Many organizations delay deploying IPv6 because they feel it doesn’t provide enough value for such a significant investment. However, many of these late adopters have not recognized that a majority of updated operating systems they would have deployed in recent years are IPv6 enabled by default.
This combination of inactivity, in terms of deploying and staying up-to date with IPv6 best practices, has resulted in an abundant number of unexpected insecurities in networks the world over.
Being one of the earliest adopters of IPv6 in Switzerland, as well as the National Research and Education Network (NREN), SWITCH has sought to educate more organizations of this oversight.
Its IPv6 training program — a collaborative project between their networking and CERT (SWITCH-CERT) departments — has been operating since 2012, assisting organizations with both deploying IPv6 and understanding its many security considerations.
Stop thinking just IPv4
Most of us — including information security experts — still unconsciously ‘think IPv4-only’ when it comes to network security. We falsely assume our devices live in a single-protocol environment because that’s what it has been for so long and what has been relevant for much of our past education.
Think of the last information security conference you attended. Many of the presentations would have shown IP addresses in their examples, right? And, in most of those presentations the examples would have been IPv4 addresses, right?
With Google recently announcing that over 25% of traffic it sees is carried over IPv6, it’s time to start thinking in and considering dual-stack and IPv6-only. Yes, it may require some more thinking — dual-stack environments are, in general, more complex than IPv4-only networks — but it will save you any costly oversights in the future.
Managers take note
One thing is sure — weak security controls for IPv6 networks will sooner or later be leveraged by adversaries. Every manager who is responsible for an IT infrastructure or its security has to make sure they have a feasible IPv6 roadmap in place, which includes the lifecycle of the equipment and security tools.
This also means they need an up-to-date and complete device inventory. For example, if nobody knows which devices are secured by access control lists (ACLs), it’s not possible to ensure that these ACLs are also set up for IPv6.
The other important point that managers need to consider is the need for appropriate training for staff. Decide who in the organization needs what level of IPv6 knowledge.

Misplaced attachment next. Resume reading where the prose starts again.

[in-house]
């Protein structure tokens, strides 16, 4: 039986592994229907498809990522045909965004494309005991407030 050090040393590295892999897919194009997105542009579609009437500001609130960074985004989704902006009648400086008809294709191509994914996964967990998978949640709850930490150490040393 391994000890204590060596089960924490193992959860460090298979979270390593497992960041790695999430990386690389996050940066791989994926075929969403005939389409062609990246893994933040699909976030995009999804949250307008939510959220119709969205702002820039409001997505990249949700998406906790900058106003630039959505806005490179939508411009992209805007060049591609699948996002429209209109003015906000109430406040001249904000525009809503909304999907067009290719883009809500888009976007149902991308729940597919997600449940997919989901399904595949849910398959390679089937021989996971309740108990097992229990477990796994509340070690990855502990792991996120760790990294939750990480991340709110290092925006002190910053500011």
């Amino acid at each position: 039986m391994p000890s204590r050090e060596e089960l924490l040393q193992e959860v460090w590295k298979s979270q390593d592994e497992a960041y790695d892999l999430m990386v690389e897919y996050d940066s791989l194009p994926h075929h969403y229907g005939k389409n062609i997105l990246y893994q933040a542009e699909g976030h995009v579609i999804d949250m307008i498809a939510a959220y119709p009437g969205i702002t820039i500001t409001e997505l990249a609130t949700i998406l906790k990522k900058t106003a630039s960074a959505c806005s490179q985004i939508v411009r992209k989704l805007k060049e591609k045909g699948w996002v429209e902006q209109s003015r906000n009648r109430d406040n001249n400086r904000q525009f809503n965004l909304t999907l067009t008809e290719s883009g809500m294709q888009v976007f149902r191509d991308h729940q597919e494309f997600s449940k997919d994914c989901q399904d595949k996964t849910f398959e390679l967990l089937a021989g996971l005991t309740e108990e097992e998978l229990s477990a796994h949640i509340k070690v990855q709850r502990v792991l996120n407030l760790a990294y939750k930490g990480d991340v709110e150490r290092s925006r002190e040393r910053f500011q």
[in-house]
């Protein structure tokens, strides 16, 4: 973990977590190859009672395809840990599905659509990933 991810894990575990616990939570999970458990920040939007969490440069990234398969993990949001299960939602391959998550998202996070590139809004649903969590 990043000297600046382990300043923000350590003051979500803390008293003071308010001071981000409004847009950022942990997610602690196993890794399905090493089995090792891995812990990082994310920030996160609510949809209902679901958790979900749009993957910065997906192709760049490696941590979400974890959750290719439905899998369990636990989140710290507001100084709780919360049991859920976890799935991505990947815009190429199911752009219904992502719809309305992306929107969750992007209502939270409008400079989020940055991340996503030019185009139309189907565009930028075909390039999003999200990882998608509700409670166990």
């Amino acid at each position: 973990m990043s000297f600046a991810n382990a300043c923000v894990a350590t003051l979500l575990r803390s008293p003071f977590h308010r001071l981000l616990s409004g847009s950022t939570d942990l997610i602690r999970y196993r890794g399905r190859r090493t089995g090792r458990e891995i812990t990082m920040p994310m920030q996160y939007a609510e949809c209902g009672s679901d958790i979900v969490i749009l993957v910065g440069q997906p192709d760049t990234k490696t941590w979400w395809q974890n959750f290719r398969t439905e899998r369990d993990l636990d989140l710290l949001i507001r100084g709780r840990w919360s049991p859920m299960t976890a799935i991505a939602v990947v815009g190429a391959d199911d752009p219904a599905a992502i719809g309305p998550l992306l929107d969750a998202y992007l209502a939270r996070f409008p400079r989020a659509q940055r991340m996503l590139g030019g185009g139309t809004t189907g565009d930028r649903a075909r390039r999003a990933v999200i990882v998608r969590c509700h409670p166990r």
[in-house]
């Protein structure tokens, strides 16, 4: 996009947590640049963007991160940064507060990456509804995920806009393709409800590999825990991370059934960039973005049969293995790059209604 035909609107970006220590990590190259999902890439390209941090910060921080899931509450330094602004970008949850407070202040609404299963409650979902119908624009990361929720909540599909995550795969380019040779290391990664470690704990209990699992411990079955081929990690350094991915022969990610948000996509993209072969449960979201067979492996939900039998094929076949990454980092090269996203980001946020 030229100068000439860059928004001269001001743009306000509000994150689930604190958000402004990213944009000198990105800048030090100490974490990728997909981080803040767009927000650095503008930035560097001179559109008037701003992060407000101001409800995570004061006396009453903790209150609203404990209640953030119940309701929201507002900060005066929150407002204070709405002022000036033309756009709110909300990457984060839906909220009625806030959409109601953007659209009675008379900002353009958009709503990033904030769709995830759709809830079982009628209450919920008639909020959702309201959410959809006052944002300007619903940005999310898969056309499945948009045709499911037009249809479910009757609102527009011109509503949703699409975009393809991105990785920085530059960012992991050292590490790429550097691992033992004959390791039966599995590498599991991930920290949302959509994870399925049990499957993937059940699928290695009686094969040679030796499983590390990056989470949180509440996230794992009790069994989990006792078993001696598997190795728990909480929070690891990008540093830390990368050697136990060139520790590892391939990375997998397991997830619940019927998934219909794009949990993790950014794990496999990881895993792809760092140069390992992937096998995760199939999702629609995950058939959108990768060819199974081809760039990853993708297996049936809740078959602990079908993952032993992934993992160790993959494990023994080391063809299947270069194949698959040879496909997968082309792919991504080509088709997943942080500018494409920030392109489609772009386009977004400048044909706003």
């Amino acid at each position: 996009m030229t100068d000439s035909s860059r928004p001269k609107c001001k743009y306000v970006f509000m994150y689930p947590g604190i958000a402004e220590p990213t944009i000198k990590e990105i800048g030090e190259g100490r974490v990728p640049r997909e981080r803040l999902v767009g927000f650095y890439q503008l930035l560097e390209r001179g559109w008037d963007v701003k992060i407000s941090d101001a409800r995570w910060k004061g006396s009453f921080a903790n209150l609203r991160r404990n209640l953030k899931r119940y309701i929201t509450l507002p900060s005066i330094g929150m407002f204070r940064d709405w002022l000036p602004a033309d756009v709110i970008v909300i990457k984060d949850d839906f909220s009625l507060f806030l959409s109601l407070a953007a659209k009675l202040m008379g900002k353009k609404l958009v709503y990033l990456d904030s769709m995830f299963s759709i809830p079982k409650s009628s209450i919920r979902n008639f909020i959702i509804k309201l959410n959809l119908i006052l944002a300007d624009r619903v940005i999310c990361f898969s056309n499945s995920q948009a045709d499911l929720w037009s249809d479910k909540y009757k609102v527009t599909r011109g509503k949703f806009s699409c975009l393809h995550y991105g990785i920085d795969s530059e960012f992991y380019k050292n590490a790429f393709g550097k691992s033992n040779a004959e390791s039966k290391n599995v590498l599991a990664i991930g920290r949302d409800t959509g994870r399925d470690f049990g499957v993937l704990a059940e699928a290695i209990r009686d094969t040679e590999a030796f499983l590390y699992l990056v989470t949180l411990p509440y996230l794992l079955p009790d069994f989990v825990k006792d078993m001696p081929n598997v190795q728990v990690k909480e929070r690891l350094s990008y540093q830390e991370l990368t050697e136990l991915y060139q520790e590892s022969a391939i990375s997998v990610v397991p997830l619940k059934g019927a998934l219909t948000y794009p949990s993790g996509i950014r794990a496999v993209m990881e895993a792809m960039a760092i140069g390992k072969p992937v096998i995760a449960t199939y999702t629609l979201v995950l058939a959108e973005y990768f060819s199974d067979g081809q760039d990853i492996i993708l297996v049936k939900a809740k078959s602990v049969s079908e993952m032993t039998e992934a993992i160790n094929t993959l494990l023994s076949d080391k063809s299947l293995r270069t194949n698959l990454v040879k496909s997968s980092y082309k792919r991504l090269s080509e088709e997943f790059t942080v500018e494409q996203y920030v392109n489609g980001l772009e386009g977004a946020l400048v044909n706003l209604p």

Also, don’t assume that new security equipment has the same IPv6 support as it does for IPv4 — this is often not the case. Remember, if you have to secure your investment, you have to be able to define detailed IPv6 requirements, which again requires appropriate knowledge. So, be sure to review and check that your vendors are able to offer the support you need.
My top three security considerations to take into account for IPv6
- IPv6 and IPv4 are different — There’s more to IPv6 than a huge amount of address space. It is very different to, and non-compatible with, IPv4.
- Read up — Once you have an idea about the differences, it’s good practice to learn about IPv6-specific and dual-stack-specific attacks. Some handy references I can recommend are the NIST Guidelines for the Secure Deployment of IPv6 and the more extensive Cisco book on IPv6 Security.
- Get your hands dirty — Often the best way to learn about something new is to start playing with it. It’s easy to build a small IPv6 lab – if you want to make it really simple, you can just set up some virtual machines on your laptop (see Figure 1) and play around with IPv6. If that starts to get boring, install Wireshark and hacker tools, such as the THC IPv6 attack toolkit or the SI6s IPv6 toolkit, to learn how IPv6 protocol attacks work. But be warned: never use these tools in a production environment, they can really do harm.
Figure 1 — Example setup with virtual machines. Source.
Frank Herberg is Head of the Commercial Sectors Team at SWITCH-CERT.
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